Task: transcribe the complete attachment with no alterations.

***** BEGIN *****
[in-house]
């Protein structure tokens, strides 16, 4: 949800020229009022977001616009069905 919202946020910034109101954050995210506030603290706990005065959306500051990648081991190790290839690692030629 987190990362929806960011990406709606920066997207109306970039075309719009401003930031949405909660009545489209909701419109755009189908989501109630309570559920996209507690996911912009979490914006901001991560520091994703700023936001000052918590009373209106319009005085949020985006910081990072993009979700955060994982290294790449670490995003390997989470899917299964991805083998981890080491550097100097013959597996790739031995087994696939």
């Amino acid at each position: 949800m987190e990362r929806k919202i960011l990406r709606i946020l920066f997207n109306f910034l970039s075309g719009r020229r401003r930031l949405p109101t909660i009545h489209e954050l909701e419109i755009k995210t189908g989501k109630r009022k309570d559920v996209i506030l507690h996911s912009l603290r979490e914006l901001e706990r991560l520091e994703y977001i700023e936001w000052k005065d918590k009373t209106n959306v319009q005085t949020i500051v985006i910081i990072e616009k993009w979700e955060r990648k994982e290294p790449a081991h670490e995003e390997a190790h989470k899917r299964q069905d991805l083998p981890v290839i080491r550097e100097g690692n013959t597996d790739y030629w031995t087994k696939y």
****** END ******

[in-house]
């Protein structure tokens, strides 16, 4: 949800020229009022977001616009069905 919202946020910034109101954050995210506030603290706990005065959306500051990648081991190790290839690692030629 987190990362929806960011990406709606920066997207109306970039075309719009401003930031949405909660009545489209909701419109755009189908989501109630309570559920996209507690996911912009979490914006901001991560520091994703700023936001000052918590009373209106319009005085949020985006910081990072993009979700955060994982290294790449670490995003390997989470899917299964991805083998981890080491550097100097013959597996790739031995087994696939």
């Amino acid at each position: 949800m987190e990362r929806k919202i960011l990406r709606i946020l920066f997207n109306f910034l970039s075309g719009r020229r401003r930031l949405p109101t909660i009545h489209e954050l909701e419109i755009k995210t189908g989501k109630r009022k309570d559920v996209i506030l507690h996911s912009l603290r979490e914006l901001e706990r991560l520091e994703y977001i700023e936001w000052k005065d918590k009373t209106n959306v319009q005085t949020i500051v985006i910081i990072e616009k993009w979700e955060r990648k994982e290294p790449a081991h670490e995003e390997a190790h989470k899917r299964q069905d991805l083998p981890v290839i080491r550097e100097g690692n013959t597996d790739y030629w031995t087994k696939y």